Medical Specialty:
Discharge Summary

Sample Name: Discharge Summary - 10

Description: Patient with a history of a Nissen fundoplication performed six years ago for gastric reflux.
(Medical Transcription Sample Report)

ADMITTING DIAGNOSES: Hiatal hernia, gastroesophageal reflux disease reflux.

DISCHARGE DIAGNOSES: Hiatal hernia, gastroesophageal reflux disease reflux.

SECONDARY DIAGNOSIS: Postoperative ileus.

PROCEDURES DONE: Hiatal hernia repair and Nissen fundoplication revision.

BRIEF HISTORY: The patient is an 18-year-old male who has had a history of a Nissen fundoplication performed six years ago for gastric reflux. Approximately one year ago, he was involved in a motor vehicle accident and CT scan at that time showed that he had a hiatal hernia. Over the past year, this has caused him an increasing number of problems, including chest pain when he eats, and shortness of breath after large meals. He is also having reflux symptoms again. He presents to us for repair of the hiatal hernia and revision of the Nissen fundoplication.

HOSPITAL COURSE: Mr. A was admitted to the adolescent floor by Brenner Children's Hospital after his procedure. He was stable at that time. He did complain of some nausea. However, he did not have any vomiting at that time. He had an NG tube in and was n.p.o. He also had a PCA for pain management as well as Toradol. On postoperative day #1, he complained of not being able to urinate, so a Foley catheter was placed. Over the next several days, his hospital course proceeded as follows. He continued to complain of some nausea; however, he did not ever have any vomiting. Eventually, the Foley catheter was discontinued and he had excellent urine output without any complications. He ambulated frequently. He remained n.p.o. for three days. He also had the NG tube in during that time. On postoperative day #4, he began to have some flatus, and the NG tube was discontinued. He was advanced to a liquid diet and tolerated this without any complications. At this time, he was still using the PCA for pain control. However, he was using it much less frequently than on days #1 and #2 postoperatively. After tolerating the full liquid diet without any complications, he was advanced to a soft diet and his pain medications were transitioned to p.o. medications rather than the PCA. The PCA was discontinued. He tolerated the soft diet without any complications and continued to have flatus frequently. On postoperative day #6, it was determined that he was stable for discharge to home as he was taking p.o. without any complications. His pain was well controlled with p.o. pain medications. He was passing gas frequently, had excellent urine output, and was ambulating frequently without any issues.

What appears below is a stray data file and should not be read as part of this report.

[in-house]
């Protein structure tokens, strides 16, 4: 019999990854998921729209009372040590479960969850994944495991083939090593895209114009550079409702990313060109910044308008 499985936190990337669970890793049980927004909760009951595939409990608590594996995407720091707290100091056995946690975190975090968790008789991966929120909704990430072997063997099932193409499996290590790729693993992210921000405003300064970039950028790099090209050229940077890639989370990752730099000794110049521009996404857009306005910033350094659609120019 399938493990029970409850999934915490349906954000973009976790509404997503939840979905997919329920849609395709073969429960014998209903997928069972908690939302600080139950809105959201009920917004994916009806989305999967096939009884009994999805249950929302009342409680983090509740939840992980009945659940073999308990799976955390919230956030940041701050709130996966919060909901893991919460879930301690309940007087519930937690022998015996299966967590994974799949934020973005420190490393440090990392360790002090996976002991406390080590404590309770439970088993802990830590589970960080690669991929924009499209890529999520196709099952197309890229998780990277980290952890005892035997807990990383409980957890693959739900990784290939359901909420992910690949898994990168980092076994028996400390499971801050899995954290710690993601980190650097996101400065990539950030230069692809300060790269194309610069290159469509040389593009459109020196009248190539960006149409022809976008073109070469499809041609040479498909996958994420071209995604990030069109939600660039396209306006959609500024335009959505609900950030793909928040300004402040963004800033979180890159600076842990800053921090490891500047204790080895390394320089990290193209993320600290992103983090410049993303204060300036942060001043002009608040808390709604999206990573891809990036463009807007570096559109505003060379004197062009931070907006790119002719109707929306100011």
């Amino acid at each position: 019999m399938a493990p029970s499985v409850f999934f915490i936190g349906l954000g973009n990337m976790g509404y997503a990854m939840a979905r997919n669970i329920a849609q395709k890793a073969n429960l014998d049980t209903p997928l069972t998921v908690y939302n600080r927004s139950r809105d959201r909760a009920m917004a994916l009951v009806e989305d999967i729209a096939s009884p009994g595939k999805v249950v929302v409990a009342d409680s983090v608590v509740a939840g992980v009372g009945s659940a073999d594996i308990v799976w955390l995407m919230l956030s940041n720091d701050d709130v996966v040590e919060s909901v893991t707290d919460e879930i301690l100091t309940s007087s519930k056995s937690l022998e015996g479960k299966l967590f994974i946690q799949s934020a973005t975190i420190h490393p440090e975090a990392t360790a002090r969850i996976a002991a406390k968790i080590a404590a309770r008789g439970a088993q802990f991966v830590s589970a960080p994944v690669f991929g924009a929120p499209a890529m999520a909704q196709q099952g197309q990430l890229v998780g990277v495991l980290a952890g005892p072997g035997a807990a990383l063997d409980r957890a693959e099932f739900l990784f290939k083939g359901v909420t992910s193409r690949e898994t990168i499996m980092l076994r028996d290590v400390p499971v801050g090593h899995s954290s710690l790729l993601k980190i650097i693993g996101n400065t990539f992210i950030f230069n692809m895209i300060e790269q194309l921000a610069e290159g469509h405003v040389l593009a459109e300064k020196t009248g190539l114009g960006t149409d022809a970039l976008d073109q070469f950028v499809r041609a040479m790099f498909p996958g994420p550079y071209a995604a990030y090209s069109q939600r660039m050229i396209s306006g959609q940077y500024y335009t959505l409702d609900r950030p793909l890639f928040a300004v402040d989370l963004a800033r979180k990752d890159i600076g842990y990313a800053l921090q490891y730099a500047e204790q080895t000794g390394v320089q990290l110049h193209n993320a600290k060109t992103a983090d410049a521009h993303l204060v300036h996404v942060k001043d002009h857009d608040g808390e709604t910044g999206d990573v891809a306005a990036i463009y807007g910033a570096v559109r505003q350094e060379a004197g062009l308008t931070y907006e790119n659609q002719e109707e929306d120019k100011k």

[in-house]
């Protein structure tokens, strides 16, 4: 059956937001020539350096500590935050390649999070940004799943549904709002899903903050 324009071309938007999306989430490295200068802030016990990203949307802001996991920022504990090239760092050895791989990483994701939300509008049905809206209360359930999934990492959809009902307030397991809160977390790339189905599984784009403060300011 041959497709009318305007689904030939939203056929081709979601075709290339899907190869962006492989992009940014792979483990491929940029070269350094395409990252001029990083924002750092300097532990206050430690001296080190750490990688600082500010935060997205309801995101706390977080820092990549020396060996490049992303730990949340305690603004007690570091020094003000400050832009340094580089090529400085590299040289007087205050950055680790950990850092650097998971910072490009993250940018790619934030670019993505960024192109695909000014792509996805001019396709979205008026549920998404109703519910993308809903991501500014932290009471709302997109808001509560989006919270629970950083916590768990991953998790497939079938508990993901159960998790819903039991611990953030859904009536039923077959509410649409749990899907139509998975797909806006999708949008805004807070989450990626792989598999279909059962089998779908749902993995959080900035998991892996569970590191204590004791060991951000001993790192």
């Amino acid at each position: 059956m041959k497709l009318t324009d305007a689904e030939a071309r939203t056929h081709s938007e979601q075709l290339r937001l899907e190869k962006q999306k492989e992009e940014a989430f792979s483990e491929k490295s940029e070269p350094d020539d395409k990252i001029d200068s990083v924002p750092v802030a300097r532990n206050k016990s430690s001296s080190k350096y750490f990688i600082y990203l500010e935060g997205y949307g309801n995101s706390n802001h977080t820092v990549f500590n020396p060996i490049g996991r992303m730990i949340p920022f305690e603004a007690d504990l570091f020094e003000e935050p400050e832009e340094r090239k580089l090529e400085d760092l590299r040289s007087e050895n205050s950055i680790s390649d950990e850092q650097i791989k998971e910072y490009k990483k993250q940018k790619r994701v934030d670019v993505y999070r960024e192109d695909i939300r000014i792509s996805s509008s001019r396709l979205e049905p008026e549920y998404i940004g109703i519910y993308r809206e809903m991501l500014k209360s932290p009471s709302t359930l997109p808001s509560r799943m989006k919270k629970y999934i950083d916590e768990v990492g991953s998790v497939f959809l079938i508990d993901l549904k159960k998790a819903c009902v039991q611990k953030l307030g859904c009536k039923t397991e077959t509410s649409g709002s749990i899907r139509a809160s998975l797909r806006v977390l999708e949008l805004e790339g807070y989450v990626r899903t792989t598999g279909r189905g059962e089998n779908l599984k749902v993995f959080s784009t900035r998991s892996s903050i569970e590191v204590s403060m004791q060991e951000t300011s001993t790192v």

DISPOSITION: Discharged to home.

DISCHARGE INSTRUCTIONS: The patient was discharged to home with instructions for maintaining a soft diet. It was also recommended that he does not drink any soda postoperatively. He is instructed to keep his incision site clean and dry and it was also recommended that he avoid any heavy lifting. He will be able to attend school when it starts in a few weeks. However, he is not going to be able to play football in the near future. He was given prescription for pain medication upon discharge. He is instructed to contact Pediatric Surgery if he has any fevers, any nausea and vomiting, any chest pain, any constipation, or any other concerns.

Keywords: discharge summary,